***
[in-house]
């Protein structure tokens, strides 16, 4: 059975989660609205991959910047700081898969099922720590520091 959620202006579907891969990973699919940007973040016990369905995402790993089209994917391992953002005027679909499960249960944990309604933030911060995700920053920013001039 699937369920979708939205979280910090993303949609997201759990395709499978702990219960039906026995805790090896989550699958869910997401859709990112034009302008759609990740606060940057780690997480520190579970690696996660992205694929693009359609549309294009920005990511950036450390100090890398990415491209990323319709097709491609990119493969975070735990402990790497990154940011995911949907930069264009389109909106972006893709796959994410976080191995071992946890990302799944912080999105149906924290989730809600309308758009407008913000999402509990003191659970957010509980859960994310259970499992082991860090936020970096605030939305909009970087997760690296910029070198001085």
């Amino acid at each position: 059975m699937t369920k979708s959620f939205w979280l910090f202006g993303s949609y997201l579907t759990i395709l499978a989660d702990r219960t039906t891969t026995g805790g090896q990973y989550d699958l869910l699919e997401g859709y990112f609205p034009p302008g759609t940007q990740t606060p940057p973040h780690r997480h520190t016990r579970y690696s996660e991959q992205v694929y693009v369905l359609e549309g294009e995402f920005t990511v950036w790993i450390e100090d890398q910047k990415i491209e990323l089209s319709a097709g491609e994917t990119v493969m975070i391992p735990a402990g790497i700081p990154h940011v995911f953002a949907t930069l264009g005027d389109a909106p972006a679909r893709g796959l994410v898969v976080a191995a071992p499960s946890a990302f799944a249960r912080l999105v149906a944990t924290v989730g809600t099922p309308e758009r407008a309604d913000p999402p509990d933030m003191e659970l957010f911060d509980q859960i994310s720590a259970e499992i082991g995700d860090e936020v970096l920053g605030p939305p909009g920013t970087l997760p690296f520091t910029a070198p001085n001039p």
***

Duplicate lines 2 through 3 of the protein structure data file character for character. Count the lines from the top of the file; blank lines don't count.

């Protein structure tokens, strides 16, 4: 059975989660609205991959910047700081898969099922720590520091 959620202006579907891969990973699919940007973040016990369905995402790993089209994917391992953002005027679909499960249960944990309604933030911060995700920053920013001039 699937369920979708939205979280910090993303949609997201759990395709499978702990219960039906026995805790090896989550699958869910997401859709990112034009302008759609990740606060940057780690997480520190579970690696996660992205694929693009359609549309294009920005990511950036450390100090890398990415491209990323319709097709491609990119493969975070735990402990790497990154940011995911949907930069264009389109909106972006893709796959994410976080191995071992946890990302799944912080999105149906924290989730809600309308758009407008913000999402509990003191659970957010509980859960994310259970499992082991860090936020970096605030939305909009970087997760690296910029070198001085």
């Amino acid at each position: 059975m699937t369920k979708s959620f939205w979280l910090f202006g993303s949609y997201l579907t759990i395709l499978a989660d702990r219960t039906t891969t026995g805790g090896q990973y989550d699958l869910l699919e997401g859709y990112f609205p034009p302008g759609t940007q990740t606060p940057p973040h780690r997480h520190t016990r579970y690696s996660e991959q992205v694929y693009v369905l359609e549309g294009e995402f920005t990511v950036w790993i450390e100090d890398q910047k990415i491209e990323l089209s319709a097709g491609e994917t990119v493969m975070i391992p735990a402990g790497i700081p990154h940011v995911f953002a949907t930069l264009g005027d389109a909106p972006a679909r893709g796959l994410v898969v976080a191995a071992p499960s946890a990302f799944a249960r912080l999105v149906a944990t924290v989730g809600t099922p309308e758009r407008a309604d913000p999402p509990d933030m003191e659970l957010f911060d509980q859960i994310s720590a259970e499992i082991g995700d860090e936020v970096l920053g605030p939305p909009g920013t970087l997760p690296f520091t910029a070198p001085n001039p």